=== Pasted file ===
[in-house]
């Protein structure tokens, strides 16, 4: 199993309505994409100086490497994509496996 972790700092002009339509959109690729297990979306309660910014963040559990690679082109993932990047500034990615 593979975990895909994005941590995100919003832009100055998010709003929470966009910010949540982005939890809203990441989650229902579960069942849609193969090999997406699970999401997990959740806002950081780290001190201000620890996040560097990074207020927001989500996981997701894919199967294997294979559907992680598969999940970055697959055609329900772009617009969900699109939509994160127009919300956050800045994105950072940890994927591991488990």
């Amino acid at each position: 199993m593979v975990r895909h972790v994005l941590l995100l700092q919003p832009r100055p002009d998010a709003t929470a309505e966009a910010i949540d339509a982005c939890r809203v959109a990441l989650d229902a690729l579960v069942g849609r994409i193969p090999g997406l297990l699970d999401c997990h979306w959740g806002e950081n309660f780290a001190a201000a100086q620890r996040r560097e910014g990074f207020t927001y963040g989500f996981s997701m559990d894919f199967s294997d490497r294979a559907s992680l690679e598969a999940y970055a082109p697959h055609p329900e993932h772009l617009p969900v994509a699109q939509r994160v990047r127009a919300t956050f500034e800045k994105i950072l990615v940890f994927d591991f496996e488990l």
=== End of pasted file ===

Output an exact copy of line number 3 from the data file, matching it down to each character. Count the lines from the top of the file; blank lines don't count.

């Amino acid at each position: 199993m593979v975990r895909h972790v994005l941590l995100l700092q919003p832009r100055p002009d998010a709003t929470a309505e966009a910010i949540d339509a982005c939890r809203v959109a990441l989650d229902a690729l579960v069942g849609r994409i193969p090999g997406l297990l699970d999401c997990h979306w959740g806002e950081n309660f780290a001190a201000a100086q620890r996040r560097e910014g990074f207020t927001y963040g989500f996981s997701m559990d894919f199967s294997d490497r294979a559907s992680l690679e598969a999940y970055a082109p697959h055609p329900e993932h772009l617009p969900v994509a699109q939509r994160v990047r127009a919300t956050f500034e800045k994105i950072l990615v940890f994927d591991f496996e488990l």